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Defining Quality SCM 494 – Managing for Quality Dr. Tibben-Lembke.

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1 Defining Quality SCM 494 – Managing for Quality Dr. Tibben-Lembke

2 What is Quality?  Dad and son cycle across US  Dad has had electro-shock therapy, and keeps recognizing things on the trip  Not supposed to remember  Realizes needs more help  Used to be philosophy prof.  Defining “quality” drove him over the edge the first time

3 What is Quality? Quality … you know what it is, yet you don’t know what it is. But that’s self-contradictory. But some things are better than others, that is, they have more quality. But when you try to say what the quality is, apart from the things that have it, it all goes poof! There’s nothing to talk about.... Robert M. Pirsig, Zen and the Art of Motorcycle Maintenance, p. 163

4 What is Quality? Obviously, some things are better than others … but what’s the “betterness”? So round and round you go, spinning mental wheels and nowhere finding anyplace to get traction. What the hell is Quality? What is it? Robert M. Pirsig, Zen and the Art of Motorcycle Maintenance, p. 164

5 What is Quality?

6 Some Definitions of Quality “Quality is conformance to requirements” --Philip Crosby, “Quality is Free” 1979 The totality of features and characteristics of a product or service that bear on its ability to satisfy stated or implied needs. --ASQC

7 What is Quality?  User-based: “In the eyes of the beholder”  Manufacturing-based: “Right the first time”  Product-based: Precise measurement

8 Further Definitions  “Conformance to valid customer requirements”  Goalpost View: “Acceptable as long as it is within acceptable limits” p. 17  “a predictable degree of uniformity and dependability, at low cost and suited to the market.” p.18

9 ` Loss Function Loss Function Probability of size

10 Total Quality Management An emphasis on Quality that encompasses the entire company  Continuous Improvement  Employee empowerment, quality circles  Benchmarking - best at similar activities, even if in different industries  Just In Time - requires quality of suppliers  TQM Tools - allow you to measure progress

11 Quality Dimensions  Quality of Design Quality characteristics suited to needs and wants of a market at a given cost Continuous, never-ending improvement  Quality of Conformance Predictable degree of uniformity and dependability  Quality of Performance How is product performing in the marketplace?

12 Dimensions of Quality Performance Aesthetics Special features: convenience, high tech Safety Reliability Durability Perceived Quality Service after sale

13 Costs of Quality  Internal failure costs – before delivered to customers  External failure costs – after delivered  Appraisal costs – assessing conformance to standards  Prevention Costs – reducing potential for quality problems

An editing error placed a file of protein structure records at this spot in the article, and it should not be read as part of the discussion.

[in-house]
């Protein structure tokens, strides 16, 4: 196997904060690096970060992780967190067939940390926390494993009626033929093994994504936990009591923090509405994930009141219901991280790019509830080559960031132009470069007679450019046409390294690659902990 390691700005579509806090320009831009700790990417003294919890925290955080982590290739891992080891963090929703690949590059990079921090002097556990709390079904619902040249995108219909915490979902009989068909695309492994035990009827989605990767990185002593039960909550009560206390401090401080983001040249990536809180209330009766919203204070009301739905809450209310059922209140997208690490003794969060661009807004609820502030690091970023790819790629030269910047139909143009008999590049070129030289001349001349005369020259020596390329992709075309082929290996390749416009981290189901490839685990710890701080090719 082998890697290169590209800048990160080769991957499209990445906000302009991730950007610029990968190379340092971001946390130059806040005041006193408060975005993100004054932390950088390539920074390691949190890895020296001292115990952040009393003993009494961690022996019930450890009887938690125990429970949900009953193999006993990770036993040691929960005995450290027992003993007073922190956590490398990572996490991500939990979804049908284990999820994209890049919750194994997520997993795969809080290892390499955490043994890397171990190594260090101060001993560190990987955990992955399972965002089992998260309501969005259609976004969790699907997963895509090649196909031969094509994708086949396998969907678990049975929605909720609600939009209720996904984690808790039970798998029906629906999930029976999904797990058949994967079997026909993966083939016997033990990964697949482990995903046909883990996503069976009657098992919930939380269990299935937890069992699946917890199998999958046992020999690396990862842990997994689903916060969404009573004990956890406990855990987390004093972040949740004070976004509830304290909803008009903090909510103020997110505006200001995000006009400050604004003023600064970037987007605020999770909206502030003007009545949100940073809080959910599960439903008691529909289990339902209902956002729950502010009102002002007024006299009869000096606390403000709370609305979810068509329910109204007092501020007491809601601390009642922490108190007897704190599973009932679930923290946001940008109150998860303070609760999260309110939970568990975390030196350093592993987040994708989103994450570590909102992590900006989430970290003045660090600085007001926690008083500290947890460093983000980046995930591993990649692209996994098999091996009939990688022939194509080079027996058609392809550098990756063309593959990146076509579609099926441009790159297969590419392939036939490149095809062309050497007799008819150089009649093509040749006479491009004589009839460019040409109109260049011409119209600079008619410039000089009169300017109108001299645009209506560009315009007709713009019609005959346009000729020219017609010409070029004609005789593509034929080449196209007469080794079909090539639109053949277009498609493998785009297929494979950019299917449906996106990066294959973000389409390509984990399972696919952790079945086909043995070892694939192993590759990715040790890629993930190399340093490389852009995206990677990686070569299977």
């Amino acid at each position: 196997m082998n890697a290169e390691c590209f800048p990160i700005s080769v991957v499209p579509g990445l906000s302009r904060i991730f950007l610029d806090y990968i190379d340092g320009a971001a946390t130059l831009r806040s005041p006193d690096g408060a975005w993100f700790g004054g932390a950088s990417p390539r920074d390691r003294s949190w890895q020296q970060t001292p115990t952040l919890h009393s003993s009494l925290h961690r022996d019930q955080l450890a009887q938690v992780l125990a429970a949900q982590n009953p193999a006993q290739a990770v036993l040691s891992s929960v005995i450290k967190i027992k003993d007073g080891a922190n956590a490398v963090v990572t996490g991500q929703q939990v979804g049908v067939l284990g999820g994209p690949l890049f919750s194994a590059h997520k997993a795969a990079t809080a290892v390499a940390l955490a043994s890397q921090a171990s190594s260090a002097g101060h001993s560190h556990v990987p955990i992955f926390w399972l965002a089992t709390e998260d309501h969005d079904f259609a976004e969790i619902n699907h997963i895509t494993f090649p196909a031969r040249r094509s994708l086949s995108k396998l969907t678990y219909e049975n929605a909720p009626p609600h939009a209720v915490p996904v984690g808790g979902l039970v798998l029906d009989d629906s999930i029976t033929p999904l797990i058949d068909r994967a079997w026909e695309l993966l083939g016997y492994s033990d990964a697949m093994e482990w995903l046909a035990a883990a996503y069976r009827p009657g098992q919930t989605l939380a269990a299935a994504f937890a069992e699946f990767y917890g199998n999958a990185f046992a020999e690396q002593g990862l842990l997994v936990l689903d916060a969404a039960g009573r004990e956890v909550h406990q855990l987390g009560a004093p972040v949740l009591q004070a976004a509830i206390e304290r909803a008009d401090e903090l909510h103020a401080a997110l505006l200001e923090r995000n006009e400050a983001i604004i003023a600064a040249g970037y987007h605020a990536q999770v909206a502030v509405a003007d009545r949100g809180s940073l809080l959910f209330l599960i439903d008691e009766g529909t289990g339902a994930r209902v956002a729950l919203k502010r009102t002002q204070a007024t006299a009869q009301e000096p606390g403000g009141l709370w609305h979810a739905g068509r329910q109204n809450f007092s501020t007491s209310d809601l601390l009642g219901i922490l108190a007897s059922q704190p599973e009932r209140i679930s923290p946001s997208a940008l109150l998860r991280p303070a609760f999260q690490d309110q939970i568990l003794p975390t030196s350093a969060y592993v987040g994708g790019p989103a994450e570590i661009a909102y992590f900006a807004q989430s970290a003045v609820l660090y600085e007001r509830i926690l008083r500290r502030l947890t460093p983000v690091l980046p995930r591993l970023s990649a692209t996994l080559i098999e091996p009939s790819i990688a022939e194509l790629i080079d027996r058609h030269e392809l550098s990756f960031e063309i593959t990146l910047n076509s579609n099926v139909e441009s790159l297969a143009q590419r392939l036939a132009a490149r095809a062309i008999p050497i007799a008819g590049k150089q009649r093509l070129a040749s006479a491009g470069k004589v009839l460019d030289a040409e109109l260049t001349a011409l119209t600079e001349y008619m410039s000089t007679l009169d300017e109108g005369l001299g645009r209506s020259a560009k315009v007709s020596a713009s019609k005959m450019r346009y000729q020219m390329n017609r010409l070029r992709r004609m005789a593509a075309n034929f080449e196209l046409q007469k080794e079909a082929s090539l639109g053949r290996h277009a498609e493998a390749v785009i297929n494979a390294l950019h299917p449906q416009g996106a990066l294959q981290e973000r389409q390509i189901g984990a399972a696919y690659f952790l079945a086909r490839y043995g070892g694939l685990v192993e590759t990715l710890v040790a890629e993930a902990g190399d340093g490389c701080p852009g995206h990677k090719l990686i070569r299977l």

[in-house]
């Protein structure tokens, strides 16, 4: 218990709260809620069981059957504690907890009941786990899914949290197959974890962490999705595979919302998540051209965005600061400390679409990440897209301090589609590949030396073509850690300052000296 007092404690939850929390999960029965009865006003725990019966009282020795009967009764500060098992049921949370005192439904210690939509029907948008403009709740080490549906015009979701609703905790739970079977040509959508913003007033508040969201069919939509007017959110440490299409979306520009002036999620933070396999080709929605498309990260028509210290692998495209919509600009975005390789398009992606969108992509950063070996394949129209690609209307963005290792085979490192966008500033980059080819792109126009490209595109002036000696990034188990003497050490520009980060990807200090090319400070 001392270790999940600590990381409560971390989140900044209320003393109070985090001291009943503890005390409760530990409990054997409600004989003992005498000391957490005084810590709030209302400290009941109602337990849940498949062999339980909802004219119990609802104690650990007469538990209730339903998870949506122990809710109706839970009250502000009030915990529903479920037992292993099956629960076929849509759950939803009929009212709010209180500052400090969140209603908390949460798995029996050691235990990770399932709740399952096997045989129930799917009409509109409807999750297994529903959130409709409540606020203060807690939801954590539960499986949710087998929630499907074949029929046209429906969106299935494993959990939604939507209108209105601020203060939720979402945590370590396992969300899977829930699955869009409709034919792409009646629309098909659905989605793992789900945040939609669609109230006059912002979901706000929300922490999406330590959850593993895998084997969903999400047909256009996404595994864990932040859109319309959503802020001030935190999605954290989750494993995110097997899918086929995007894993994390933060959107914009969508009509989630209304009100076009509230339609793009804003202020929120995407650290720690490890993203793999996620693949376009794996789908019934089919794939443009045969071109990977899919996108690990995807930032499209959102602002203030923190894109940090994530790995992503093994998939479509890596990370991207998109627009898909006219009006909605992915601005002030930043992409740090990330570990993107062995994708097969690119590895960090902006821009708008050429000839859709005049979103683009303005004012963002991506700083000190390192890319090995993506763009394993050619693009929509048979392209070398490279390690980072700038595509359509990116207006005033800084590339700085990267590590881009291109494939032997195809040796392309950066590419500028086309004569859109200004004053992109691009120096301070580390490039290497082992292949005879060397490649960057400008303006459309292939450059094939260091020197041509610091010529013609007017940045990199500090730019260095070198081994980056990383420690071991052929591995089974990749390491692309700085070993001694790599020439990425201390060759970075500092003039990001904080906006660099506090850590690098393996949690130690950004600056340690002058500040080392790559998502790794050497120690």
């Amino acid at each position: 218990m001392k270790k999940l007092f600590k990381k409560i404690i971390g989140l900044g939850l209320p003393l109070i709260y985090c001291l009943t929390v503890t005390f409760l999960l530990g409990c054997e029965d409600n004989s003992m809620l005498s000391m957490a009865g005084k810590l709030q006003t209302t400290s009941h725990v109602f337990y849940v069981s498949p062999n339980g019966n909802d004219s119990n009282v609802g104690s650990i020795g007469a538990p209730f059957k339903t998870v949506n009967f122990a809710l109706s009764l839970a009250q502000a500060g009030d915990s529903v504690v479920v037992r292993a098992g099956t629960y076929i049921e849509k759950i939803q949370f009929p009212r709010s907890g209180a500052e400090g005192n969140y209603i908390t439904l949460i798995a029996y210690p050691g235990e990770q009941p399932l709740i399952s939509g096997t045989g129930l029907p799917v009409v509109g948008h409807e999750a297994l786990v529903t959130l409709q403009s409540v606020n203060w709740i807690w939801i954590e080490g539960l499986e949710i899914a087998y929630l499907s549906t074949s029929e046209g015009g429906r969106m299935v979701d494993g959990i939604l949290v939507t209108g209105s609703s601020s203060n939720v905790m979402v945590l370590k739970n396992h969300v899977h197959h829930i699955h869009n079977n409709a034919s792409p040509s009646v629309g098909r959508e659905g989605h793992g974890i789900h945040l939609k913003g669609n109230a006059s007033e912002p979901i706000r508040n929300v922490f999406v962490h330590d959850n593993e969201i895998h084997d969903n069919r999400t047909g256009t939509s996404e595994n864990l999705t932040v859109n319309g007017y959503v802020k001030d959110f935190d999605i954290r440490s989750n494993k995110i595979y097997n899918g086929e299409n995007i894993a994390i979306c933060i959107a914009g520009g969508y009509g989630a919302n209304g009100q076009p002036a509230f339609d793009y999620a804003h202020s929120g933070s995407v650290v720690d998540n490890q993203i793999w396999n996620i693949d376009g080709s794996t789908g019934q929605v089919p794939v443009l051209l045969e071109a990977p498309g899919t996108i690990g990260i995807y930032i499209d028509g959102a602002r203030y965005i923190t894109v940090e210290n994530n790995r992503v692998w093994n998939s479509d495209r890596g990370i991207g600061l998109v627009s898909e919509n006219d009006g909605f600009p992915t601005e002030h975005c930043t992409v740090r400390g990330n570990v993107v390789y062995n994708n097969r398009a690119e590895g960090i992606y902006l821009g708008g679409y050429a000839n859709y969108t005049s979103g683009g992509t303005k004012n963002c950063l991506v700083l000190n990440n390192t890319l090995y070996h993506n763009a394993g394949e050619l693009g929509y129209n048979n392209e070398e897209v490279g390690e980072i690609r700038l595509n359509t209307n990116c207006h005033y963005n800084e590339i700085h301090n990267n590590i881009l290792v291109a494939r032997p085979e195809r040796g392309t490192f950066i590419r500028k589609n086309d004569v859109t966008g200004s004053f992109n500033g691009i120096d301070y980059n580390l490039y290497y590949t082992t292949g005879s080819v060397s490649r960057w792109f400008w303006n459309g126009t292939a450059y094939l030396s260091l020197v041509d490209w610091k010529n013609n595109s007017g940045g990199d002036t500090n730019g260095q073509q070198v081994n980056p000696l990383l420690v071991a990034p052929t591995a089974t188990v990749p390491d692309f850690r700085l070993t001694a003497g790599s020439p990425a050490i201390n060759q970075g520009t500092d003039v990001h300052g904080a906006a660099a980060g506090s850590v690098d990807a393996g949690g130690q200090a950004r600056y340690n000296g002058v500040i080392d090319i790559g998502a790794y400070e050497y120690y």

14 Importance of Quality  Lower costs (less labor, rework, scrap)  Market Share  Reputation  Product liability  International competitiveness

15 Roots of Quality 1920’s Bell Labs:  Acceptance Sampling  Want to guarantee certain % defective,  How many do we need to sample?  Supposedly 2% defective, we test 40 and 2 are bad, are more than 2% bad?

16 Inspection  Does not add value  Inspectors distrusted by workers  Increase quality and reduce need for inspectors  Poka-yoke - “mistake proof”  Have workers do own inspecting Before – are inputs good? During – process happening properly? After – conforms to standards?

17 Inspect all or None  k1 = Cost of inspecting one item  k2 = Cost to dismantle, repair, reassemble and test a good or service that fails because of a bad input  p = average fraction defective of incoming materials  If k1/k2 > p inspect 0%  If k1/k2 < p inspect 100%  If k1/k2 = p either 0% or 100%. If p is based on not a lot of data, use 100%

18 W. Edwards Deming  Statistics professor, specializing in acceptance sampling  Went to Japan after WW II  Helped Japanese focus on and improve quality  System (not employees) is cause of poor quality  Fourteen Points

19 Deming’s Paradigms 1.Intrinsic & extrinsic motivation 2.Management needs to improve and innovate processes to create results 3.Optimize the system toward its aim 4.Cooperation is better than competition

20 Joseph Juran  Went to Japan in 1951  Quality begins by knowing what customers want  80% of defects are controllable Quality Planning Quality control Quality improvement

21 Philip B. Crosby  Martin Marietta, ITT, starting in 1960s  “Quality is Free”  Management must be firmly behind any quality plans  Do it right the first time

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